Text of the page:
Legislation, Well integrity

“Dear Aunty, is well integrity properly regulated?”

Well, of course it is my dears – after all, this is the UK where we are inundated with legislation from Europe!

Let’s take a quick look at some of the key rules and what they protect, shall we?

Borehole Sites and Operations Regulations 1995

The first thing to note, cupcakes, is that despite repeated protestations to the contrary in some quarters, these rules apply specifically and only to onshore installations, as we can see in regulation 3 here:

3.—(1) These Regulations shall not apply to offshore installations or activities carried out from such installations.

Now, it is fair to say that at first glance, these regulations look like they are only there to protect workers. But have a look at regulation 8 cherubs, and you’ll see another very important duty:

Additional duties of the operator

8.—(1) The operator shall ensure that every workplace on a borehole site is designed, constructed, erected and maintained and has sufficient stability to afford adequate protection for employees and to withstand the environmental forces anticipated at the site.

Read that again – boreholes (or wells) must be built so they can withstand the environmental forces that are expected. So, my lovelies, you can see that these regulations also convey an important duty on operators that relates to well integrity, which in the case of shale gas will also extend to making sure they’re strong enough to put up with the hydraulic fracturing pressures etc.

The Offshore Installations and Wells (Design and Construction etc) Regulations 1996

Now, pumpkins, these regulations have a ghastly title that leads those with no experience of oil and gas to assume that they they only apply to offshore oil and gas operations, but that’s not true at all my lovelies (something good grammar and a simple comma after “Installations” and “Wells” might have prevented)

3.—(1) Subject to paragraphs (2) and (3), these Regulations shall apply—

(a)in Great Britain; and

(b)to and in relation to installations, wells and activities outside Great Britain to which sections 1 to 59 and 80 to 82 of the 1974 Act apply by virtue of articles 4(1) and (2)(b) and 5 of the 1995 Order.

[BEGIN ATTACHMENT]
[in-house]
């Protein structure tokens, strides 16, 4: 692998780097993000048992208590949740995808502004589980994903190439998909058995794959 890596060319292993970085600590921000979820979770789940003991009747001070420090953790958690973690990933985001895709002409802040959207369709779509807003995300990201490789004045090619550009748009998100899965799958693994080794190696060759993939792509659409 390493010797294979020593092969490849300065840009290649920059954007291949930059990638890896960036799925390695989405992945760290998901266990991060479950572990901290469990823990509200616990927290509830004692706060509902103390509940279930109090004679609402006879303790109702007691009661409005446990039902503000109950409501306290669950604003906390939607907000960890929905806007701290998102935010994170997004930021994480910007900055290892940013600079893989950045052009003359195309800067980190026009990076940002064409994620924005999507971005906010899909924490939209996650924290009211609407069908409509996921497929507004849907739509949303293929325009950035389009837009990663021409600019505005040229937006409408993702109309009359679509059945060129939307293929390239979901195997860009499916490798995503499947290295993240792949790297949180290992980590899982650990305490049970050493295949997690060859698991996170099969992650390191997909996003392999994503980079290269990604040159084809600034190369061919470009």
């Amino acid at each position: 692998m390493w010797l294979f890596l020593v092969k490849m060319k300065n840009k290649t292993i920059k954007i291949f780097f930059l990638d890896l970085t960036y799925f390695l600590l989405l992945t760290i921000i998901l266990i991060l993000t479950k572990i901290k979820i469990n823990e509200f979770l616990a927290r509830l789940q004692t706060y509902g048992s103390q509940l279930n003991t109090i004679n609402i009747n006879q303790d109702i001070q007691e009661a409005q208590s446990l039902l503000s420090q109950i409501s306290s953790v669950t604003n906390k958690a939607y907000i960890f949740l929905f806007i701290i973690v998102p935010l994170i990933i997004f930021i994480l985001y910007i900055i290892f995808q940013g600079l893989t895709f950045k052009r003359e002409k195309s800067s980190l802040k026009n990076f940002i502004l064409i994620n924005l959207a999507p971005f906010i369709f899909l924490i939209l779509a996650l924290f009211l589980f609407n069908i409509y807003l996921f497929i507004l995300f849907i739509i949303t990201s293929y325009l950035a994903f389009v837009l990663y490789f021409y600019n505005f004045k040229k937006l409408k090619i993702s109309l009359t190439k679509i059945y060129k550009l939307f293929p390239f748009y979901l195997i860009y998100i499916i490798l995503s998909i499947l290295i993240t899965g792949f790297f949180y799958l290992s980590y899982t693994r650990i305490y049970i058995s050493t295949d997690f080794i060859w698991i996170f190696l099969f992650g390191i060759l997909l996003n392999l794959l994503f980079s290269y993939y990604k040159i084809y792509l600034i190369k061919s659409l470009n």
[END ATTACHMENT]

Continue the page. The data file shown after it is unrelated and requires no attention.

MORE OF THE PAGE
(2) These Regulations shall apply to a well in Great Britain, and activities in relation to it, only if—

(a)it is drilled from an installation; or (emphasis added)

(b)it is drilled with a view to the extraction of petroleum.

(3) In paragraph (2) “petroleum” means any mineral oil or relative hydrocarbon and natural gas existing in its natural condition in strata, but does not include coal or bituminous shales or other stratified deposits from which oil can be extracted by destructive distillation.

Again, it sometimes helps to read these things through a couple of times to get a grasp of what they’re actually telling us (those pesky Government lawyers!) but it’s clear that these rules apply just as much to land-based drilling as they do to offshore activities. Only those with no experience of applying legislation like this would try to claim otherwise.

What duties do these regulations impose dears? Well, all sorts actually – too many for me to run through here! But here’s something that stands out:

General duty

13.—(1) The well-operator shall ensure that a well is so designed, modified, commissioned, constructed, equipped, operated, maintained, suspended and abandoned that—

(a)so far as is reasonably practicable, there can be no unplanned escape of fluids from the well; and

(b)risks to the health and safety of persons from it or anything in it, or in strata to which it is connected, are as low as is reasonably practicable.

So, operators must take all reasonable precautions to prevent the escape of fluids from a well, and to prevent anything in the well or the rock it penetrates from harming the health and safety of persons – even after abandonment.

Which, in short, brings us back to the issue of well integrity cherubs.

Regardless of what some people would have us believe (see tweet from supposed expert Michael Hill, @FrackingRegs on Twitter) I think we can safely conclude that we do have regulations in place to ensure we’re all protected my dears. And, if you look at the number of onshore oil and gas wells that have been drilled in the UK so far, you’ll find we have a very good record of following these rules.

That’ll do for now – I’ve got some lovely scones baking my dears, and I’d hate for them to burn!

Until next time xxx

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